Personalize your DealNews Experience
- Create an Account or Login
- Select your Interests
- Toggle your Interests On/Off
It's really simple to set up. Create an account or log in to get started.
Computer manufacturer Lenovo admitted this week not only that it had pre-installed adware on laptops, but that this software (which is called "Superfish") has made users' personal information vulnerable. Users are being urged to check to see if they are at risk, and to remove the adware if necessary.
If you've recently purchased a Lenovo laptop, you may have noticed that your brand-new PC had a tendency to display extra advertisements when you were searching the web or shopping online. If so, you saw Superfish at work. This application came pre-installed on certain Lenovo laptops sold between September and February 2015 in order to "help customers potentially discover interesting products while shopping."
Last month, Lenovo disabled the software from serving ads to users after receiving numerous customer complaints. But those customers may have more to worry about than annoying advertising pop-ups, because Superfish contains a potentially serious security flaw. In order to insert ads, the application has a security certificate on Lenovo systems which says the computer can trust it, even to look at web traffic that may be encrypted — like your online banking information.
Though Lenovo has stated that the application doesn't monitor your online behavior or record any data, giving an advertising program this level of access is a privacy concern, especially because Superfish itself is insecure and easily exploitable by hackers. Because every installation of Superfish is signed by the same private key, anyone with access to that key could potentially exploit Superfish to eavesdrop on your online activities, which would be easy to do on a public network you might find at a coffee shop. Worst of all is that even if you uninstall Superfish, the security certificate remains on your system to be potentially exploited. (The certificate can be removed as well, but it needs to be done manually, as noted below.)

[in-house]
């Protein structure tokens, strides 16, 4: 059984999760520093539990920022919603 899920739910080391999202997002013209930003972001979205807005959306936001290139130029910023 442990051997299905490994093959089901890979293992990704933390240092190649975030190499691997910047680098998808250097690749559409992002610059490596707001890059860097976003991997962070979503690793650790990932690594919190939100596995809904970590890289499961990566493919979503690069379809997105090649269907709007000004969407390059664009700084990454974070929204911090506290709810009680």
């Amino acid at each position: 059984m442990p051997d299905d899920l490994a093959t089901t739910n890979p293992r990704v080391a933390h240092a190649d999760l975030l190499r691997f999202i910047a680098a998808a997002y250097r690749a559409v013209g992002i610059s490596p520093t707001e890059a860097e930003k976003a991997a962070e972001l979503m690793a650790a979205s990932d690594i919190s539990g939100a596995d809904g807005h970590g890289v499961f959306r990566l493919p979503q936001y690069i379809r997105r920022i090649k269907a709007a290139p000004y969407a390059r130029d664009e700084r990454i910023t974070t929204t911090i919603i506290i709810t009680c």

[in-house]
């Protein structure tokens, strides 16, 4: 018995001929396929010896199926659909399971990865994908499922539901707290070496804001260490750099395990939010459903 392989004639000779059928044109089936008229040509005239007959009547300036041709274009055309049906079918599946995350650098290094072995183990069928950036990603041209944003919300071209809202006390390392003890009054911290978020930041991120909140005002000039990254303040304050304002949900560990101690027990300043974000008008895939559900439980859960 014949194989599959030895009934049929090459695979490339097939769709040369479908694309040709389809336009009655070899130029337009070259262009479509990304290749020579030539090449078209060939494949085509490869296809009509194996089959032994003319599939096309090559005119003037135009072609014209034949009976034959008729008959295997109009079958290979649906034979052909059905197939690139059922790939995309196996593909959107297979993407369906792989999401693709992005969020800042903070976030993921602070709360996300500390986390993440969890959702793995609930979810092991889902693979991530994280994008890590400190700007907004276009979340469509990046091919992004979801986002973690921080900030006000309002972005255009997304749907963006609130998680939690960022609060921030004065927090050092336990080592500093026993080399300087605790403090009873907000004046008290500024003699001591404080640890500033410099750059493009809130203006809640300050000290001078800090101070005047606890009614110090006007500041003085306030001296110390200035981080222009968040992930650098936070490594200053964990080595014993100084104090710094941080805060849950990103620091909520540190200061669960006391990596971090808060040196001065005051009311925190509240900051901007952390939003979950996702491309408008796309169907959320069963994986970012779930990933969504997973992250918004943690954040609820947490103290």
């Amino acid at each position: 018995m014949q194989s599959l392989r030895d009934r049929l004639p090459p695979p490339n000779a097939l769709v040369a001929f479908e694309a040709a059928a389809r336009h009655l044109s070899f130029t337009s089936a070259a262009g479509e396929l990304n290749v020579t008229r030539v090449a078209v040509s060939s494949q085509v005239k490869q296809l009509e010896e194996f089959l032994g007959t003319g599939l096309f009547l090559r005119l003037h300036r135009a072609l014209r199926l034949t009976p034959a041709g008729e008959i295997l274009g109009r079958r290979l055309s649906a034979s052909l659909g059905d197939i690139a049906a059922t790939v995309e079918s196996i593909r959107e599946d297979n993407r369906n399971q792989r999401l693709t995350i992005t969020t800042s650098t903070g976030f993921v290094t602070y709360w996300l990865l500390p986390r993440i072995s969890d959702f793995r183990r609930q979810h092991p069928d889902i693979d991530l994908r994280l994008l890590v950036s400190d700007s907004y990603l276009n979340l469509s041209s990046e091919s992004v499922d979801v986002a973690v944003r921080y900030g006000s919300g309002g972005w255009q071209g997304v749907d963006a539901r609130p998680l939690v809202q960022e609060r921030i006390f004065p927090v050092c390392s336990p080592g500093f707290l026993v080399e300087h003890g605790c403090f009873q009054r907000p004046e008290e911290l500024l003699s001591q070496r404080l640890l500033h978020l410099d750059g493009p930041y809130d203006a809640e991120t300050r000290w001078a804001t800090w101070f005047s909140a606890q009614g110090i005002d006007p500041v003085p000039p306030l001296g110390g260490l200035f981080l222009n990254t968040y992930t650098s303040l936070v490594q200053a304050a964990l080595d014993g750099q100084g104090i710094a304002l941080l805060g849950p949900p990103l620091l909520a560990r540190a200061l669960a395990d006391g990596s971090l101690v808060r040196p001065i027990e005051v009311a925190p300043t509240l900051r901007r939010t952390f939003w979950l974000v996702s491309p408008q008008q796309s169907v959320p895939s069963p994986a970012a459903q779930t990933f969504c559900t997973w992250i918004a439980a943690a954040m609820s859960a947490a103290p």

Lenovo's chief technology officer, Peter Hortensius, admitted to the Wall Street Journal that the company didn't do enough due diligence in the case of Superfish. However, Hortensius also stressed that the security concerns are still only theoretical and that the company has "no insight that anything nefarious has occurred." Still, Lenovo issued a Security Advisory on Superfish listing the severity of the risk as "High."
We recommend checking your computer for Superfish if you purchased a laptop from Lenovo at the end of 2014 and early 2015. Models that may have come with Superfish pre-installed include:
However, the easiest way to find out if you're affected by Superfish is to use LastPass's online Superfish check. If this tells you that you do have Superfish installed, you can uninstall the software and the certificates by following Lenovo's instructions. If these instructions are a little too complicated, Lenovo has promised that an uninstall tool is coming soon.
Have you been affected by Superfish? What are you doing about it? Let us know in the comments below.